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  42. Le suivi postopératoire : le chirurgien, l’anesthésiste et la clinique.Gérard Mémeteau - 2008 - Médecine et Droit 2008 (90):93-93.
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  43. Anesthesia: A Brief Reflection on Contemporary Aesthetics.Tripp York - 2008 - Seaburn Press.
    Amidst competing claims of beauty, truth and goodness, Trajan, a young man named after a once celebrated Roman Emperor, attempts to decipher why it is that Kant is wrong, love is capricious, and why you should never take advice from a puppet.
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  44. Subcortical consciousness: Implications for fetal anesthesia and analgesia.Roland R. Brusseau & George A. Mashour - 2007 - Behavioral and Brain Sciences 30 (1):86-87.
    In this commentary we discuss the possibility of subcortical consciousness and its implications for fetal anesthesia and analgesia. We review the neural development of structural and functional elements that may participate in conscious representation, with a particular focus on the experience of pain. (Published Online May 1 2007).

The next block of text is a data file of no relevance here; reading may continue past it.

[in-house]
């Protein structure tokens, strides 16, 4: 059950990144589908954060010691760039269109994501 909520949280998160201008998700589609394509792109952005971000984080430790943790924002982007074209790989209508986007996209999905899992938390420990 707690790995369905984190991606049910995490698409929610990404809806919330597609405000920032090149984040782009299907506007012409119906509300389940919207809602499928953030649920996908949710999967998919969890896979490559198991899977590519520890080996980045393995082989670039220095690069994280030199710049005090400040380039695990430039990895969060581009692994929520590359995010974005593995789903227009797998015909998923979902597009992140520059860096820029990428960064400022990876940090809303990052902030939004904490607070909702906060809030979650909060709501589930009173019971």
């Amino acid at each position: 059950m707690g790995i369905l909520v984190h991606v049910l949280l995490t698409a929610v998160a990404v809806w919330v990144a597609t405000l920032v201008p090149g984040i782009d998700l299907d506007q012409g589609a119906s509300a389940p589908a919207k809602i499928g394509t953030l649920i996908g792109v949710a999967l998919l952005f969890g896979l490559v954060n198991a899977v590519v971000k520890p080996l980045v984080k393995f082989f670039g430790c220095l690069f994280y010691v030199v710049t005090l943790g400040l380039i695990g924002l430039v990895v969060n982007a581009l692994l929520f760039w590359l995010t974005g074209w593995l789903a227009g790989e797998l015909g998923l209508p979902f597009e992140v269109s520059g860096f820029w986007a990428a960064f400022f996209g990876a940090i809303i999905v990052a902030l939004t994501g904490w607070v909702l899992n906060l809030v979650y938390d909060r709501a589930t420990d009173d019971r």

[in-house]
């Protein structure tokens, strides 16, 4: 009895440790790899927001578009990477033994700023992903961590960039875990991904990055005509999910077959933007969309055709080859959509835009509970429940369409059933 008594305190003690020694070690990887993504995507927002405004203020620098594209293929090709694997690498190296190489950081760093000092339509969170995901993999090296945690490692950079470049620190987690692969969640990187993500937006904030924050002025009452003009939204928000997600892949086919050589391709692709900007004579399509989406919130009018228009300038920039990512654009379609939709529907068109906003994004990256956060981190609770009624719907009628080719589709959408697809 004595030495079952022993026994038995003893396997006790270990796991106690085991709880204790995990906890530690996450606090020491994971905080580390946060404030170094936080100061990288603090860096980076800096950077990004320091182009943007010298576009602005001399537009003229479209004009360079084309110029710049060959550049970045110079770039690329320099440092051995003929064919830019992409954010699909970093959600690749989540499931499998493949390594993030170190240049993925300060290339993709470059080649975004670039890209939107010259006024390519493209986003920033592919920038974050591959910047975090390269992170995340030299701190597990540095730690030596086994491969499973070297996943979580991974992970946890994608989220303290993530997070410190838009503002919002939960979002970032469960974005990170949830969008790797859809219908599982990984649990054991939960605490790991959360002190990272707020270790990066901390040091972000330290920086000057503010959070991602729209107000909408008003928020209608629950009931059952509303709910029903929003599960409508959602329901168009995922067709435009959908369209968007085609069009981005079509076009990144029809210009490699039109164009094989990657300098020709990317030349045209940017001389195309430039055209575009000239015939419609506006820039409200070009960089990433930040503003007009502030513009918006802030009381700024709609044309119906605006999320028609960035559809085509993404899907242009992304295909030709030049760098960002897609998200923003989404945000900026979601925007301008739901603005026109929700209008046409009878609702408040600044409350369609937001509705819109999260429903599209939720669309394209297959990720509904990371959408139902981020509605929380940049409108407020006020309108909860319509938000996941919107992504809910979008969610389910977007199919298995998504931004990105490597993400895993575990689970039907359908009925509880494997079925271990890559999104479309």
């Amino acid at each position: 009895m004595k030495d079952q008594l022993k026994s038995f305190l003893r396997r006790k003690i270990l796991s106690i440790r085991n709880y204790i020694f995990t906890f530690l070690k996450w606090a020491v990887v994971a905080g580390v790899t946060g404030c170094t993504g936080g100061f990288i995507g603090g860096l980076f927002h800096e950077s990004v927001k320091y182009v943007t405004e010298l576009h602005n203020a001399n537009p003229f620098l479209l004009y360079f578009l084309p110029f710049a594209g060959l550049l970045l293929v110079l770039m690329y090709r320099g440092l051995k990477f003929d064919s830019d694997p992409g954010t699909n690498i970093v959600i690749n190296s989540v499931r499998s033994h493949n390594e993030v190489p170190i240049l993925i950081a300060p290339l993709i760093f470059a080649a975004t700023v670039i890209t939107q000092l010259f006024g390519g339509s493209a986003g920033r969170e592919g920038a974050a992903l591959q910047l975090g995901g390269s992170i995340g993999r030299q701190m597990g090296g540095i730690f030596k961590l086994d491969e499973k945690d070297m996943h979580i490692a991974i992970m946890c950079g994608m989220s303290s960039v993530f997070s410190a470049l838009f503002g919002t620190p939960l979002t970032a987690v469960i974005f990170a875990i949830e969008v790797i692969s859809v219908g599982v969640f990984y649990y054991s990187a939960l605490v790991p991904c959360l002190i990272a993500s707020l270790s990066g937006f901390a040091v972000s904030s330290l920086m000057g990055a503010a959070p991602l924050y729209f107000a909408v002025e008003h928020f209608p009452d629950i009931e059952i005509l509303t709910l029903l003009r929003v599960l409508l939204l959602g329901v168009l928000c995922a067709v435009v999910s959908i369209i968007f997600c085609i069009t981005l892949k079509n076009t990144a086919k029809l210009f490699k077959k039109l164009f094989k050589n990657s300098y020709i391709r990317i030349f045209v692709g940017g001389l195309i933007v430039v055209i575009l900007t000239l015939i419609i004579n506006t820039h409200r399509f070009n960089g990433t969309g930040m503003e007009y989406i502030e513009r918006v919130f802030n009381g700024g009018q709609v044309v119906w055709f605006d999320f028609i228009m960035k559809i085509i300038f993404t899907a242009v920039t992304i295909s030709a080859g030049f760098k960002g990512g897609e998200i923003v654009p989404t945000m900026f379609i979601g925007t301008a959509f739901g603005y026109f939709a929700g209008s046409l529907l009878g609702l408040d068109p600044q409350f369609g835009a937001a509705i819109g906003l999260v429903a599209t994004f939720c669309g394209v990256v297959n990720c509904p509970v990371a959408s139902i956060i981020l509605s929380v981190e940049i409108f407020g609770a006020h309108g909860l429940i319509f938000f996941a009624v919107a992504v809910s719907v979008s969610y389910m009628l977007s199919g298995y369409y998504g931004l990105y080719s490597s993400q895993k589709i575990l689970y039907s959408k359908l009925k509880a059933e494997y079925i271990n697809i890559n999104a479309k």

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  45. Anaesthesia and Ethics.Antonio Grossi - 2007 - Chisholm Health Ethics Bulletin 13 (1):7.
    Grossi, Antonio This article discusses anaesthesia, the role of the anaesthetist and its ethical challenges. In the current political climate of task substitution and de-professionalisation, it is worth considering the role of the anaesthetist and the relevant ethical issues pertaining to this endeavour.
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  46. Consciousness and anesthesia.John F. Kihlstrom & Randall C. Cork - 2007 - In Max Velmans & Susan Schneider (eds.), The Blackwell Companion to Consciousness. Blackwell. pp. 628--639.